Macroscopically, the kidney showed no gross abnormalities. The tumor measuring 4.2 x 4.0 x 3.6 cm and the tumor measuring 0.6 cm were observed in the inferior pole. The cut surface of the main tumor showed a yellowish color while the satellite tumor had a tan/grey cut surface appearance. At the posterior/inferior pole it was noted that the renal capsule was expanded by a gelatinous blood clot. The cut surface is shown (Fig. 1).
Microscopically, the main tumor located at the inferior pole showed a proliferation of neoplastic cells with clear cytoplasm and an acinar growth pattern. The nuclear characteristics were a Fuhrman nuclear grade 4 (Fig. 2). Given this tumor’s microscopic characteristics, a diagnosis of clear cell carcinoma was made.
The satellite tumor showed a proliferation of neoplastic cells with foamy macrophages and psammoma bodies (Fig. 3). This satellite tumor also demonstrated strong positive staining for CK7, a well-known tumor marker for papillary renal cell carcinoma. Based on the microscopic and immunohistologic findings, a diagnosis of papillary renal cell carcinoma was made.
This case report describes a unique finding of clear cell and papillary RCC within a single kidney. The pathology of this conditionis described to illustrate how both tumors were morphologically different from one another. This particular anomaly has not been previously described in the literature.
The risk factors for RCC have been well-documented and include smoking, hypertension, occupational exposure to toxic compounds, obesity, acquired cystic disease of the kidney, analgesic abuse nephropathy, and genetic predisposition (8,9). These documented findings are similar to our case report in that the patient had a history of hypertension. The literature suggests that hypertension predisposes to the development of RCC. Although our patient had high blood pressure for many years, the incidence of RCC seems to be independent of anti-hypertensive medications. Therefore, hypertension may have played a role in the development of clear cell and papillary RCC seen in this patient.
Another risk factor our patient had for developing RCC waschronic hepatitis c infection. An epidemiologic study of over 67,000 patients found that chronic infection with the hepatitis C virus was associated with a significantly increased risk of RCC (10). This risk factor combined with hypertension may have put our patient at increased risk for RCC.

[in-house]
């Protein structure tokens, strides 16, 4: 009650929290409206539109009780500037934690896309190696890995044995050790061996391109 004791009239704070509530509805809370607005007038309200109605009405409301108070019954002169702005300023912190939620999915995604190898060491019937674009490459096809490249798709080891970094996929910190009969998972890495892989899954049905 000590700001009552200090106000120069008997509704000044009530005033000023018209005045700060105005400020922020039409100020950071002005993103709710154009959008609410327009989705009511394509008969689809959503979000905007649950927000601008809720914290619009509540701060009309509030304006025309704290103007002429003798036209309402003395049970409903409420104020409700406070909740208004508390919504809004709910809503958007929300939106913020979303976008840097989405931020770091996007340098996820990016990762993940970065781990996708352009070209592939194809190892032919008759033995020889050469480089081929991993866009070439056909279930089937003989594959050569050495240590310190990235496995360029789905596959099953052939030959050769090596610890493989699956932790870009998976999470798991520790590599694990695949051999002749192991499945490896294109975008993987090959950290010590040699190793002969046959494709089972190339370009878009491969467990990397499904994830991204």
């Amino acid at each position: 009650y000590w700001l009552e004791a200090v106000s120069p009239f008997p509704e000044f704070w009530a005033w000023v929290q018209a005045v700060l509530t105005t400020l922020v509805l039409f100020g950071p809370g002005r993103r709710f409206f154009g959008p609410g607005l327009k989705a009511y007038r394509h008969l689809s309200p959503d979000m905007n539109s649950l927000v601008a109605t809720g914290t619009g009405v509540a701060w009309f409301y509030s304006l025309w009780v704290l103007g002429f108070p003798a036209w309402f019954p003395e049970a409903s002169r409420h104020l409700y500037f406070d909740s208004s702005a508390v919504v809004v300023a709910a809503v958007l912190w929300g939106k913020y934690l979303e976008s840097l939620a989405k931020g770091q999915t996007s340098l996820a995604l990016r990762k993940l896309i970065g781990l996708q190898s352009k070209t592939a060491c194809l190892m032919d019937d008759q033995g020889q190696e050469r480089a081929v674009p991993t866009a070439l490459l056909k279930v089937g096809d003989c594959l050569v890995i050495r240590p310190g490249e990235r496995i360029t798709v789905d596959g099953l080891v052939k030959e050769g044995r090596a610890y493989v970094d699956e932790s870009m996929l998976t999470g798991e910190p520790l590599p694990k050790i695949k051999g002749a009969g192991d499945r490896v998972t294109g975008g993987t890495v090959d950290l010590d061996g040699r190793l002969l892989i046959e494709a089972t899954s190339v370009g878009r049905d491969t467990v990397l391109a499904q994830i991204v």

Although no clear cell RCC and papillary RCC have been found simultaneously before, a coexisting RCC can be identified in 10 to 32 percent of patients with oncocytoma (11). This evidence demonstrates that two unique RCC tumors can exist in a single kidney. Our findings of two RCC within the same kidney is consistent with past evidence of simultaneous tumors but are new in that none have reported clear cell and papillary RCC. Therefore, in our case, we were able to determine the possible risk factors predisposing our patient to RCC and report the new discovery of two RCC tumors within the same kidney.
We present a unique example of clear cell and papillary RCC within the same kidney. Histology of the tissues at the time of nephrectomy confirmed the diagnosis of two distinct renal tumors. Risk factors for RCC seen in this patient include hypertension and chronic hepatitis c. Although there are reports of oncomytoma and coexisting RCC, there have been no observed findings of clear cell and papillary RCC simultaneously.
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Date added to bjui.org: 12/12/2012